That being said, I believe, no matter what, if you do your time, you deserve a second chance. Maybe not two or three chances but at least a second chance. Fair is fair, despite the fact that I will be sickened to see this cretin in a uniform.

Posted by: jackson641 | May 20, 2009 10:15 AM

Cooper, I know people like you say it's part of the "culture" in the inner city. Well, if you want to kill each other, go ahead. But leave the dogs alone, because they don't have a choice in this.

Posted by: obx2004 | May 20, 2009 10:26 AM

No accusation of racism excuses Vick’s actions. Even if canine life is not as valuable as human life, fighting dogs for sport is sadistic, cruel and worthy of punishment. A society that believes otherwise is a society that most, I suspect, would not want to live in. That being said, Vick deserves a second chance. Vick has been punished for his actions. Vick, as any other person, is capable of changing. Finally, Vick's talent is far too great to waste.

Posted by: DCTofSE | May 20, 2009 10:45 AM

No one disputes that Michael Vick's actions demonstrate a disturbing tendency towards cruelty. The man struggles to maintain a clean image; look back to stories of his days at Virginia Tech. However, though Vick committed despicable acts, he did serve his punishment. Furthermore, I found myself disturbed by the media frenzy that occurred after his arrest. Yes, Vick is a figure in the public eye. And people should know about the terrible things he did with his animals. But, due to the currents of racism that permeate every aspect of American society, I find it hard to believe that Vick did not suffer an unfair amount of scrutiny and condemnation. His experience represents a part of the media's subconscious (or conscious) campaign to criminalize and demonize African American males. I must say that the above reality is not enough to argue for his reinstatement in the NFL. Rather, I would point to the examples of numerous other athletes who made mistakes or stood accused of crimes yet managed to return to the league and reclaim a positive image (ex. Ray Lewis). Vick, like any of these men, deserves a chance at the American dream, to reinvent himself. After all, should he suffer a penalty as harsh as a lifetime ban for animal cruelty and the other charges involved with his particular case, what would this precedent mean for athletes who commit even more heinous offenses?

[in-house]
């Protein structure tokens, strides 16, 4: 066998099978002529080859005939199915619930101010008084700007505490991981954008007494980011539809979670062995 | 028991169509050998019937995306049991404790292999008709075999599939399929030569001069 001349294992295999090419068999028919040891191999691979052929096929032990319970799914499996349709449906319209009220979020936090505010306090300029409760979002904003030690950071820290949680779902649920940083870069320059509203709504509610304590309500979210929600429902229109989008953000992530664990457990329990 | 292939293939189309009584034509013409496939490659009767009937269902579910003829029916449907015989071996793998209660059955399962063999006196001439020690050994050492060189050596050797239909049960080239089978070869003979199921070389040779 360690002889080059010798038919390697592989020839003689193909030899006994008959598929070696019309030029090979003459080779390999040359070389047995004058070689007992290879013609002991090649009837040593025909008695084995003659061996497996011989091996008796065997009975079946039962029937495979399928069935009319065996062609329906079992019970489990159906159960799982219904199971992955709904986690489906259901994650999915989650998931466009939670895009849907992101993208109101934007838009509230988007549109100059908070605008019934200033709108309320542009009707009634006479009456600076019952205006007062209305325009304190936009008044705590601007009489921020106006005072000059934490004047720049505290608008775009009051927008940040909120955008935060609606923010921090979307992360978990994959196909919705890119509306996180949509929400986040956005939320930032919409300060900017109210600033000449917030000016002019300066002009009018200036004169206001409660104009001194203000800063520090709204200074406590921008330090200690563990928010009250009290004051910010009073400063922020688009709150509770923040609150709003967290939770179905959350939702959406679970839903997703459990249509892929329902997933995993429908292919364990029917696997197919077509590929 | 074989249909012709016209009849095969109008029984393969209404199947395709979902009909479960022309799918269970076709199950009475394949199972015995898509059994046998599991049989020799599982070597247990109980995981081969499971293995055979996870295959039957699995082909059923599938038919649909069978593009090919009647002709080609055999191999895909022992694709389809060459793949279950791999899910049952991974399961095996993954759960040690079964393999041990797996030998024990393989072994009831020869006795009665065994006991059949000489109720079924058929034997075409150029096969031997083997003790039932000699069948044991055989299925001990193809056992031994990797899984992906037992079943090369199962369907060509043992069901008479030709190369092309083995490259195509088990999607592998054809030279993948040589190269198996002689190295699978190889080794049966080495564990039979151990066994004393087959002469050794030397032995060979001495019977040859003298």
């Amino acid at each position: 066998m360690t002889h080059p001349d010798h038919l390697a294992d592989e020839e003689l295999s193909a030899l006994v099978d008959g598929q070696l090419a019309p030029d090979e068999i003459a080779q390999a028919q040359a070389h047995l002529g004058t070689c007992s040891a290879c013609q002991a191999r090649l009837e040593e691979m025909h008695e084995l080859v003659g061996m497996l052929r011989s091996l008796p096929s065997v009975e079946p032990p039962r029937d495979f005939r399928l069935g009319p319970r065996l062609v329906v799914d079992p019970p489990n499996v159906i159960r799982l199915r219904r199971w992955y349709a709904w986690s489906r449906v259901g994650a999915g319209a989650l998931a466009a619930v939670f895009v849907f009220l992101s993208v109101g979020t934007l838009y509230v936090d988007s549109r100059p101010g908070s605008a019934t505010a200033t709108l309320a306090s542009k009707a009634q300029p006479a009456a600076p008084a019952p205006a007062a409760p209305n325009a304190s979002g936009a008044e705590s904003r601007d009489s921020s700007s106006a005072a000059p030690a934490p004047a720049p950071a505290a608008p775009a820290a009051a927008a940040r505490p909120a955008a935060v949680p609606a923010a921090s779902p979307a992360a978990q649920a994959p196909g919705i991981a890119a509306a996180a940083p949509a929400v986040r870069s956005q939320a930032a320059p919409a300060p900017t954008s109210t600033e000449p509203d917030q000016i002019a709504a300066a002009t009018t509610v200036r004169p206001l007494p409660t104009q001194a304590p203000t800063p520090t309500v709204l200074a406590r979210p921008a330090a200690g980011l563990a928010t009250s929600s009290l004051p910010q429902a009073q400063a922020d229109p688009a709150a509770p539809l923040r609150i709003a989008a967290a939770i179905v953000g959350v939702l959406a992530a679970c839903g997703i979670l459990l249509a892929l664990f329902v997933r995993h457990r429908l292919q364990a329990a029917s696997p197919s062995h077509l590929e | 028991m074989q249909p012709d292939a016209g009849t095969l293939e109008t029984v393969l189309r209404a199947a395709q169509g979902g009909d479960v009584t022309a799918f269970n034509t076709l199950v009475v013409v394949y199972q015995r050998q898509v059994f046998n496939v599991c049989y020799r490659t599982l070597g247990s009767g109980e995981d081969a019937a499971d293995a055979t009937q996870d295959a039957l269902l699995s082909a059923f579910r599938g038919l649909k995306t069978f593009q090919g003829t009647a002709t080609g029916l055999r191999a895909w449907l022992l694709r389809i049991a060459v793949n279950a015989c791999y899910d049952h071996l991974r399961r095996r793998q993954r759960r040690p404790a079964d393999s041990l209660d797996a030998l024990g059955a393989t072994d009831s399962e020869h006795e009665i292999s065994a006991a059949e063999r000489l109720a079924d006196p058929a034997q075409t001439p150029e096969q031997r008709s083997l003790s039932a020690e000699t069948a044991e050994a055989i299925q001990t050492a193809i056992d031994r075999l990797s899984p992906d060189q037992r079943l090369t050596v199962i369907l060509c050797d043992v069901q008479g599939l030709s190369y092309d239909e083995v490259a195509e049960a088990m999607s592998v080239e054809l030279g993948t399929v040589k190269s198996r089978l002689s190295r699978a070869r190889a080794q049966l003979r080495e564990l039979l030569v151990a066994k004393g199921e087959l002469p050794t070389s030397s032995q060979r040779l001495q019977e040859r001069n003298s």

Posted by: Galahad32687 | May 20, 2009 10:55 AM

GeorgeSSC you are not only an idiot, you are an ignorant idiot. Your statement "...that race which hoisted your forebarers out of the jungle and brought you where you are today." is proof of that fact. Read about the history of the African Continent, don't depend on your viewing of the white man's Tarzan of the jungle flicks. As far as bringing the black man to where he is today, don't even get me started.